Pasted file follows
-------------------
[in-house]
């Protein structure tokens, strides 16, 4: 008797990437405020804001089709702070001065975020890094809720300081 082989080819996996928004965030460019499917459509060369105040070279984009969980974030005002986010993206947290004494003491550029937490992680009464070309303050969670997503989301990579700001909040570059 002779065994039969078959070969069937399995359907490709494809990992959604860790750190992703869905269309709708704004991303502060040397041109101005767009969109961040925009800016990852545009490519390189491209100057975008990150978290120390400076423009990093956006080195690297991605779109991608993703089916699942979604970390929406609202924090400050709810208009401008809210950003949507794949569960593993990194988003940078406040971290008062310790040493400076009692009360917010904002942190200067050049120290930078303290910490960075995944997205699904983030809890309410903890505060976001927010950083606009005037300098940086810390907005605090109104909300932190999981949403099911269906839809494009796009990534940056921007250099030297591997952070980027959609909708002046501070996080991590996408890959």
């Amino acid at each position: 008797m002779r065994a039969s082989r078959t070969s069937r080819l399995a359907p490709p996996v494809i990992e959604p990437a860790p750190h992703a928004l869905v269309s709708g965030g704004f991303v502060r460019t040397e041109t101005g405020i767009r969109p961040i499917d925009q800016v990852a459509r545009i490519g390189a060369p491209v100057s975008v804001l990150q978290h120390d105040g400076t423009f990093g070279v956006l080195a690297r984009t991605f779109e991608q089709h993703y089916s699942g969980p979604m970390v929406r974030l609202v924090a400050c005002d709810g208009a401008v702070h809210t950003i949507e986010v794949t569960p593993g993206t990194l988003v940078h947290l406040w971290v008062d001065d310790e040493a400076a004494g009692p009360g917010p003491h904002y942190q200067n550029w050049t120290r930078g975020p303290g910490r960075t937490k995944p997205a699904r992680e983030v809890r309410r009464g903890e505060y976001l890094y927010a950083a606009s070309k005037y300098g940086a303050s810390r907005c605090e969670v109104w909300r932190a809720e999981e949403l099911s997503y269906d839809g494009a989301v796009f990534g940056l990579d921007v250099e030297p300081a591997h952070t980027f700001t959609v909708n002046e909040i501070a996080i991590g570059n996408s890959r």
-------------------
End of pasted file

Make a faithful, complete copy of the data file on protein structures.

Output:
[in-house]
């Protein structure tokens, strides 16, 4: 008797990437405020804001089709702070001065975020890094809720300081 082989080819996996928004965030460019499917459509060369105040070279984009969980974030005002986010993206947290004494003491550029937490992680009464070309303050969670997503989301990579700001909040570059 002779065994039969078959070969069937399995359907490709494809990992959604860790750190992703869905269309709708704004991303502060040397041109101005767009969109961040925009800016990852545009490519390189491209100057975008990150978290120390400076423009990093956006080195690297991605779109991608993703089916699942979604970390929406609202924090400050709810208009401008809210950003949507794949569960593993990194988003940078406040971290008062310790040493400076009692009360917010904002942190200067050049120290930078303290910490960075995944997205699904983030809890309410903890505060976001927010950083606009005037300098940086810390907005605090109104909300932190999981949403099911269906839809494009796009990534940056921007250099030297591997952070980027959609909708002046501070996080991590996408890959």
């Amino acid at each position: 008797m002779r065994a039969s082989r078959t070969s069937r080819l399995a359907p490709p996996v494809i990992e959604p990437a860790p750190h992703a928004l869905v269309s709708g965030g704004f991303v502060r460019t040397e041109t101005g405020i767009r969109p961040i499917d925009q800016v990852a459509r545009i490519g390189a060369p491209v100057s975008v804001l990150q978290h120390d105040g400076t423009f990093g070279v956006l080195a690297r984009t991605f779109e991608q089709h993703y089916s699942g969980p979604m970390v929406r974030l609202v924090a400050c005002d709810g208009a401008v702070h809210t950003i949507e986010v794949t569960p593993g993206t990194l988003v940078h947290l406040w971290v008062d001065d310790e040493a400076a004494g009692p009360g917010p003491h904002y942190q200067n550029w050049t120290r930078g975020p303290g910490r960075t937490k995944p997205a699904r992680e983030v809890r309410r009464g903890e505060y976001l890094y927010a950083a606009s070309k005037y300098g940086a303050s810390r907005c605090e969670v109104w909300r932190a809720e999981e949403l099911s997503y269906d839809g494009a989301v796009f990534g940056l990579d921007v250099e030297p300081a591997h952070t980027f700001t959609v909708n002046e909040i501070a996080i991590g570059n996408s890959r």